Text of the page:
study of all living organisms
earth's landscape is a result of violent cataclysmic events
geological processes are everpresent
traits become more or less common based on survival and reproductive success
measure of relative reproductive success of individuals
DefinitionTerm
number of offspring an individual produces
applies selective pressures (in moth example, birds)
forced in the environment that influence reproductive success in individuals
study of how genes work and how traits are transmitted from one generation to the next
parts of the cell
found in all eukaryotic cells, contains the chromosomes
double-stranded molecule that contains genetic code
directs energy conversion within mitochondria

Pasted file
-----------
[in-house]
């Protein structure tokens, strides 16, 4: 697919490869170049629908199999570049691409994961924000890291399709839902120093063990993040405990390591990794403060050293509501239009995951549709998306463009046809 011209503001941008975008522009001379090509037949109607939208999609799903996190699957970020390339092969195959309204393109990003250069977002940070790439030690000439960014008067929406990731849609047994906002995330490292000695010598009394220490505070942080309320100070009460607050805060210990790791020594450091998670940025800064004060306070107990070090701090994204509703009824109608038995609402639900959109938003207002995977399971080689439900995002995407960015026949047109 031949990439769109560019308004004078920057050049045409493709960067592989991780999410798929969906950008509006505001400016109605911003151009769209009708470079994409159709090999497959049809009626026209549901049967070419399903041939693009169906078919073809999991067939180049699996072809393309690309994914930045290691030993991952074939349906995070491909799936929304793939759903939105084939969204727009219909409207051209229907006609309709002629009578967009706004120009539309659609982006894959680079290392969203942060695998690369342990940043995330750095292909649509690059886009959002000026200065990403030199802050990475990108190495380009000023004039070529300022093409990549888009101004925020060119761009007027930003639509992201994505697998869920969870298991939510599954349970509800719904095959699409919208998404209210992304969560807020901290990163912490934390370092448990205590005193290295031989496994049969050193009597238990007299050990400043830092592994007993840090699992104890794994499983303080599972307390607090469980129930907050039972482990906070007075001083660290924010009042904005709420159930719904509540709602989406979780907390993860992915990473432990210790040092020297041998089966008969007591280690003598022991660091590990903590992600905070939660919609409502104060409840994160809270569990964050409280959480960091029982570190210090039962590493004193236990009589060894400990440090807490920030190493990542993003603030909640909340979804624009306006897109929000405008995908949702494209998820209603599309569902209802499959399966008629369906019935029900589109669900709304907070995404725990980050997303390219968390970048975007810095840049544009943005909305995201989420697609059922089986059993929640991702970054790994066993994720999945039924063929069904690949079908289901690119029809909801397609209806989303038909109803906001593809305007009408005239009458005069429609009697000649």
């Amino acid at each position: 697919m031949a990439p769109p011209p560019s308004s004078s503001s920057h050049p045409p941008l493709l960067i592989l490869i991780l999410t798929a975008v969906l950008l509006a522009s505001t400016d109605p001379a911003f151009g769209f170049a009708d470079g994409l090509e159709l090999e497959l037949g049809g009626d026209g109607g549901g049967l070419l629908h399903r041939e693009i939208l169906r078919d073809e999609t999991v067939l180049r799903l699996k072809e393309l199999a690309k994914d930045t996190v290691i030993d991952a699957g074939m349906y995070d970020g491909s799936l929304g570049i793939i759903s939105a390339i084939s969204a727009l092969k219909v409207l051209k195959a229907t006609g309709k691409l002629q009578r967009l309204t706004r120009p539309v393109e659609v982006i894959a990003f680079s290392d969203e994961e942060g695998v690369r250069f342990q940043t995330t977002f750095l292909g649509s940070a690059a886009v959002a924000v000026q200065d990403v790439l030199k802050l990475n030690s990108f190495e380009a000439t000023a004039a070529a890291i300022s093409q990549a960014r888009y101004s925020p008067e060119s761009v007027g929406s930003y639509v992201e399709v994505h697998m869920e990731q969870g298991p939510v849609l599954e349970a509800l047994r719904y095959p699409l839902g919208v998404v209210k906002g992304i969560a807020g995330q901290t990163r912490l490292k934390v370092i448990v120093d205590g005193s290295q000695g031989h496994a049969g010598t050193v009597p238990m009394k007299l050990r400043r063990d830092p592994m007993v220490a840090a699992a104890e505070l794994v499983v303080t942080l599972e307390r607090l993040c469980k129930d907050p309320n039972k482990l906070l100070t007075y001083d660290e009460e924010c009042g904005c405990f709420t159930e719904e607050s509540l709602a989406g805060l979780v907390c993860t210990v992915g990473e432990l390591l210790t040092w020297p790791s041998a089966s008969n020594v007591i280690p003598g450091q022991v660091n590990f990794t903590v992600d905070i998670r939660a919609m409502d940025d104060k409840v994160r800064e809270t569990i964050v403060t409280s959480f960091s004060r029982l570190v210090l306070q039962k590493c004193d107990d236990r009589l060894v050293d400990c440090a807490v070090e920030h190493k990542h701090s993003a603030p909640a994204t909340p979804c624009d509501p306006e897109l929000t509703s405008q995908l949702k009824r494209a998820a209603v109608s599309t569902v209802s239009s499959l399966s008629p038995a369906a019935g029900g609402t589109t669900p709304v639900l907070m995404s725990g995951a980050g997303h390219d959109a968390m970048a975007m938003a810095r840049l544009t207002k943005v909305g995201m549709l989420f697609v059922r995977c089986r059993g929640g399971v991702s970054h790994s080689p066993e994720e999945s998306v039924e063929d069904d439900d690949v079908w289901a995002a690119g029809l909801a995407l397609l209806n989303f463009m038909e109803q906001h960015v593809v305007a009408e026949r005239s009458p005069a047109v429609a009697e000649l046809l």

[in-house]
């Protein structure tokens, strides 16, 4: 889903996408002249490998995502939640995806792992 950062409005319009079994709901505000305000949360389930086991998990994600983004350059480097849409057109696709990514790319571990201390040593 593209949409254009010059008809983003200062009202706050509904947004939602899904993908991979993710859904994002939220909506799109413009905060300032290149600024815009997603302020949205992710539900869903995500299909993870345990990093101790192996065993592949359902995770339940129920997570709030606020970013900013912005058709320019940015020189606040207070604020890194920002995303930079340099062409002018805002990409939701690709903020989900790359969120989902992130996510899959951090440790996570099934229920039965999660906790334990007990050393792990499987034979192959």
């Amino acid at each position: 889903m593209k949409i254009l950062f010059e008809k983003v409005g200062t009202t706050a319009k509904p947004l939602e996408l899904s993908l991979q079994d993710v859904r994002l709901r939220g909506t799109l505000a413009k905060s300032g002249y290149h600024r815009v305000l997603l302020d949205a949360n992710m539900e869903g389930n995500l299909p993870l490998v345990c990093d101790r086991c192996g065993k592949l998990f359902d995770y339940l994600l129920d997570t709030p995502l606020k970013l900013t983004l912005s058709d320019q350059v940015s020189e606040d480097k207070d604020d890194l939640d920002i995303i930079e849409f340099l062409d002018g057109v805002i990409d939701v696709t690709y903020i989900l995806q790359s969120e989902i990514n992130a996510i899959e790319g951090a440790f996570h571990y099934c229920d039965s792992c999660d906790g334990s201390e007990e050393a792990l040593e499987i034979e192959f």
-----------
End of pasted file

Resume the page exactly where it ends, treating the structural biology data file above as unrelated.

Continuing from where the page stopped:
all body cells, except those related to reproduction, 46 chromosomes
reproductive cells (egg in females, sperm in males), 23 chromosomes
made up of a base, sugar, and a phosphate
enzymes break apart the nucleotide
the fusion of unattached bases
assembly of amino acid chains
single-stranded molecule, similar in structure to DNA, essential to protein synthesis
carries DNA code to ribosomes during protein synthesis
DNA converted into mRNA
converts mRNA into amino acids
assists in translation
sequence of DNA bases that specifies order of amino acids in protein
genes that act solely to control expression of other genes
important regulatory genes that direct early segmentation
cell with 46 chromosomes
cell with 23 chromosomes
change in DNA
loose, diffuse form of DNA seen when cell isn't dividing
discrete structures composed of DNA and protein found only in nuclei of cells
all chromosome except sex chromosomes
in mammals, X and Y chromsomses